• 10. Surges Utility companies strive to maintain uniform voltage but disturbances from outside sources, such as lightning and short circuits, can appear on the sine wave in the form of surges. Surges can range from a few volts to several thousand volts and last from a few microseconds to a few milliseconds. While overvoltage and undervoltage can upset or damage sensitive electronic equipment, surges are far more destructive.ITI (CBEMA) Manufacturers of sensitive electronic devices, such as computers, strive to make equipment that will survive fluctuations in the power supply. The Information Technology Industry Council (ITI) was formerly known as the Computer Business Equipment Manufacturers Association (CBEMA). Working with the Department of Commerce, ITI published a set of guidelines for powering and protecting sensitive equipment. As the use of computers has grown, other organizations have made additional recommendations. The Institute of Electrical and Electronic Engineers (IEEE), for example, published engineering guidelines for the selection and application of emergency and standby power systems. 9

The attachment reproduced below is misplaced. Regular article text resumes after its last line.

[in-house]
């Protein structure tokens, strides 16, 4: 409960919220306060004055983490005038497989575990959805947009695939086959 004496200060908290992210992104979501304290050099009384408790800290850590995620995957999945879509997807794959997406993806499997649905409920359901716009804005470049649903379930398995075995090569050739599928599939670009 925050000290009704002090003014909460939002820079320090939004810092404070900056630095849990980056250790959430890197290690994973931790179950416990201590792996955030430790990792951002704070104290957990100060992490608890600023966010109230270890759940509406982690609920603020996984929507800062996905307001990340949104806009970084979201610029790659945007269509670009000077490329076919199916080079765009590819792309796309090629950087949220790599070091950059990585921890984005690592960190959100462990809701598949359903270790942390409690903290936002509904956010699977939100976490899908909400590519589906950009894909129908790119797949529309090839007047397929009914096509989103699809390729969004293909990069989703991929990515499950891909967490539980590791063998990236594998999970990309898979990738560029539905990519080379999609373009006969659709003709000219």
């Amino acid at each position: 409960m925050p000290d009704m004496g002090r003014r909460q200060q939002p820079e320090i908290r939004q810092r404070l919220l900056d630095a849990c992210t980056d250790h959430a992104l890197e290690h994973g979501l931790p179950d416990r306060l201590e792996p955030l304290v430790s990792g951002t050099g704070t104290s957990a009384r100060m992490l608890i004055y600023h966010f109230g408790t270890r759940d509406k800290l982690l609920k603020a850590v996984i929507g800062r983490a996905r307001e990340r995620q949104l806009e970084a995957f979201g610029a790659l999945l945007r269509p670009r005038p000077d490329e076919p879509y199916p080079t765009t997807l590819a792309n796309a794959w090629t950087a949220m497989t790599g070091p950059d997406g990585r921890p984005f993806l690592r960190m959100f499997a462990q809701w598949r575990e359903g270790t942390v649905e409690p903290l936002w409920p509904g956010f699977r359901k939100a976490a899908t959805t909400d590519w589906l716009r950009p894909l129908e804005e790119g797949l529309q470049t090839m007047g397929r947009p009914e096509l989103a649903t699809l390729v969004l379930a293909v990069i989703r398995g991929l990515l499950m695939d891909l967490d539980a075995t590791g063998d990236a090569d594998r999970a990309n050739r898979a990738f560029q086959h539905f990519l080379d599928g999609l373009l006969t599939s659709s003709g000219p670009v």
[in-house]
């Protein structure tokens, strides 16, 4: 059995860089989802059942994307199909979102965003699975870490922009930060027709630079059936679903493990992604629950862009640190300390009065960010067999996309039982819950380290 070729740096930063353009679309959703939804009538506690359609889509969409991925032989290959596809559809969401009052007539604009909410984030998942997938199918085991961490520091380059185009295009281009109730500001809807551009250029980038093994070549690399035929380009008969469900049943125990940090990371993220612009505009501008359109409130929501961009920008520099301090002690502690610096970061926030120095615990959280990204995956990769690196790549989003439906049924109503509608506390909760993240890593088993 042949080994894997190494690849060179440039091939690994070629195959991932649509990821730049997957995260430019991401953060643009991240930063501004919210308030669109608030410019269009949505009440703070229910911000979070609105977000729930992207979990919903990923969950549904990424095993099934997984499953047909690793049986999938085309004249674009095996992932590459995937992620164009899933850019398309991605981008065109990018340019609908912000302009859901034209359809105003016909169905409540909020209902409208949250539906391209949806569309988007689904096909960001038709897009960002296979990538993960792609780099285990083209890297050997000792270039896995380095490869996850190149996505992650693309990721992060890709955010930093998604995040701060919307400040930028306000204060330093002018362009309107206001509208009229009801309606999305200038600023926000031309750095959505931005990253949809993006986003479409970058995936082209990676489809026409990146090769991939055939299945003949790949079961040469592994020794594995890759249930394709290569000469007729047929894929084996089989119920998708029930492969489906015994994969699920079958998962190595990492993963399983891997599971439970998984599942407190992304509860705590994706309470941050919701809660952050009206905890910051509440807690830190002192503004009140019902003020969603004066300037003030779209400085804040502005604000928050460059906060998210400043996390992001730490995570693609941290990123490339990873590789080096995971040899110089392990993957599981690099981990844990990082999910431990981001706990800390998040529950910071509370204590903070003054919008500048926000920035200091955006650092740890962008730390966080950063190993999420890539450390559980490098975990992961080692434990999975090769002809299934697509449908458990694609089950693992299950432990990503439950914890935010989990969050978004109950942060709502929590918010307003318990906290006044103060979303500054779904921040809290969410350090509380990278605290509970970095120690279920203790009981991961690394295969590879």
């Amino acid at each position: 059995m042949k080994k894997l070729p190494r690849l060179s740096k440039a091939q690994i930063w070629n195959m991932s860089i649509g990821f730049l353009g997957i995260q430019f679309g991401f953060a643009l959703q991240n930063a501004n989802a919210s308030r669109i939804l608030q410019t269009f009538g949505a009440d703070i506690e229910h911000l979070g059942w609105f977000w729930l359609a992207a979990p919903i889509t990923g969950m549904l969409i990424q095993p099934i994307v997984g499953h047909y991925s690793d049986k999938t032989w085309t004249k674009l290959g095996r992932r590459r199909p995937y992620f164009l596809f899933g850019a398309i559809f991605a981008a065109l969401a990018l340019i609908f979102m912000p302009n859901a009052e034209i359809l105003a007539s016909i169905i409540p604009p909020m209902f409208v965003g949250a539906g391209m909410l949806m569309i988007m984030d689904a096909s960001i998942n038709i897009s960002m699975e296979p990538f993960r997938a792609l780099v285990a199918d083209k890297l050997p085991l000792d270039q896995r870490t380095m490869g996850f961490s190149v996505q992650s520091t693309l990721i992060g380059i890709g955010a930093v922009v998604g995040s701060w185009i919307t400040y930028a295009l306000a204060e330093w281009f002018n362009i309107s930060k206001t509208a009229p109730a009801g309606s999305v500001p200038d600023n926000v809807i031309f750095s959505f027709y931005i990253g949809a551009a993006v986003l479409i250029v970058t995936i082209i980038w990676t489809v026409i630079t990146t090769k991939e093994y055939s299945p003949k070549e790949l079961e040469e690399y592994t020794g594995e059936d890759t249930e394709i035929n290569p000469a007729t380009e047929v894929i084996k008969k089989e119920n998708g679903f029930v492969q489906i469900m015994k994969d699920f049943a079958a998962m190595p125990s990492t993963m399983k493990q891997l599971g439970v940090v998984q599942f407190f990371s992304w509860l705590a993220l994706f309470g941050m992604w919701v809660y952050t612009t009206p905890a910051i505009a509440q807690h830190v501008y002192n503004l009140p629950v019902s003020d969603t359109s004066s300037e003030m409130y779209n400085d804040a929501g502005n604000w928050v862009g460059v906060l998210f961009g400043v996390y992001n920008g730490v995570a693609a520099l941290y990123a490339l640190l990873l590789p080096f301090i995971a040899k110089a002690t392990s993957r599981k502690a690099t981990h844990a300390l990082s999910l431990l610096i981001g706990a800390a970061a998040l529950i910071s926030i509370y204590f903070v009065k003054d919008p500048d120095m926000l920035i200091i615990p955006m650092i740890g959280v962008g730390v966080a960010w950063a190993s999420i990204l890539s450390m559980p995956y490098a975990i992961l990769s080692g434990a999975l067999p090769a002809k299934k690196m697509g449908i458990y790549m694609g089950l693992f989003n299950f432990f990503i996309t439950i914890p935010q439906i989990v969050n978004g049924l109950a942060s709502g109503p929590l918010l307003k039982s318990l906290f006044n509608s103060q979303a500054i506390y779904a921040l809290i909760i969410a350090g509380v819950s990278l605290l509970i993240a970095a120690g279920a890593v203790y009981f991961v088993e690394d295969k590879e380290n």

• 11. ITI (CBEMA) Curve The ITI (CBEMA) curve was developed to be used as a guideline for manufacturers in designing power supplies for use with sensitive electronic equipment. The vertical axis of the graph is the percent of rated voltage applied to a circuit. The horizontal axis is the time the voltage is applied. Electronic equipment manufactured to these guidelines are expected to survive voltage spikes of short duration. However, voltage spikes that exceed either amplitude or duration of the voltage tolerance envelope will enter the prohibited region. Sensitive electronic equipment can be damaged when voltage spikes are severe enough to enter the prohibited region. In general, the greater the voltage spike or transient, the shorter the duration it can occur before equipment is damaged. ITI (CBEMA) Curve 500 400 Percent of Nominal Voltage (RMS or Peak Equivalent) 300 Prohibited Region Voltage Tolerance Envelope Applicable to Single-Phase 120-Volt Equipment 200 140 120 110 100 No Interruption in Function Region 90 80 70 40 No Damage Region 0 Steady .001 c .01 c 1c 10 c 100 c State 1 s 1 ms 3 ms 20 ms 0.5 s 10 s Duration in Cycles (c) and Seconds (s) ITI (CBEMA) Curve used with permission of Information Technology Industry Council.10